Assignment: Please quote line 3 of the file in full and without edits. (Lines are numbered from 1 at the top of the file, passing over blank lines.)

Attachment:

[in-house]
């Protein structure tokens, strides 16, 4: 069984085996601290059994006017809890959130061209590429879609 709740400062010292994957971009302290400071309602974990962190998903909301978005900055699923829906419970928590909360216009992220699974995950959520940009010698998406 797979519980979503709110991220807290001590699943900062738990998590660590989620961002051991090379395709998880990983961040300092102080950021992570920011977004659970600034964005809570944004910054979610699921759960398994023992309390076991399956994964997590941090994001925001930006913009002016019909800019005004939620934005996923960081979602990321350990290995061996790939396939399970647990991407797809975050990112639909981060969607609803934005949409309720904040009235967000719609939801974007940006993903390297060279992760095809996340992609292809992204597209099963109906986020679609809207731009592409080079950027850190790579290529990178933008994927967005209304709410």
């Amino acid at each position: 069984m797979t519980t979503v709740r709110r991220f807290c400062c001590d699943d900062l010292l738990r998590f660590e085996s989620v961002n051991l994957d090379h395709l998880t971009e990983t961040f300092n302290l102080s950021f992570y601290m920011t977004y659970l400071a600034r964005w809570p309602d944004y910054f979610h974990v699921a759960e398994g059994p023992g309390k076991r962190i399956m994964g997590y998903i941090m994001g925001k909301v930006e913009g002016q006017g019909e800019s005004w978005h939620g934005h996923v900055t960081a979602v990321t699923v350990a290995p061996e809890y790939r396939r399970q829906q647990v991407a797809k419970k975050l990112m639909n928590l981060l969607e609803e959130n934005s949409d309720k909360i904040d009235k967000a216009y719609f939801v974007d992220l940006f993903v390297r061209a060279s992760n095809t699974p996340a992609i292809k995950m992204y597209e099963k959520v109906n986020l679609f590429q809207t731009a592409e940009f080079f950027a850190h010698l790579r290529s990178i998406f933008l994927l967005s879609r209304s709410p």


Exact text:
């Amino acid at each position: 069984m797979t519980t979503v709740r709110r991220f807290c400062c001590d699943d900062l010292l738990r998590f660590e085996s989620v961002n051991l994957d090379h395709l998880t971009e990983t961040f300092n302290l102080s950021f992570y601290m920011t977004y659970l400071a600034r964005w809570p309602d944004y910054f979610h974990v699921a759960e398994g059994p023992g309390k076991r962190i399956m994964g997590y998903i941090m994001g925001k909301v930006e913009g002016q006017g019909e800019s005004w978005h939620g934005h996923v900055t960081a979602v990321t699923v350990a290995p061996e809890y790939r396939r399970q829906q647990v991407a797809k419970k975050l990112m639909n928590l981060l969607e609803e959130n934005s949409d309720k909360i904040d009235k967000a216009y719609f939801v974007d992220l940006f993903v390297r061209a060279s992760n095809t699974p996340a992609i292809k995950m992204y597209e099963k959520v109906n986020l679609f590429q809207t731009a592409e940009f080079f950027a850190h010698l790579r290529s990178i998406f933008l994927l967005s879609r209304s709410p």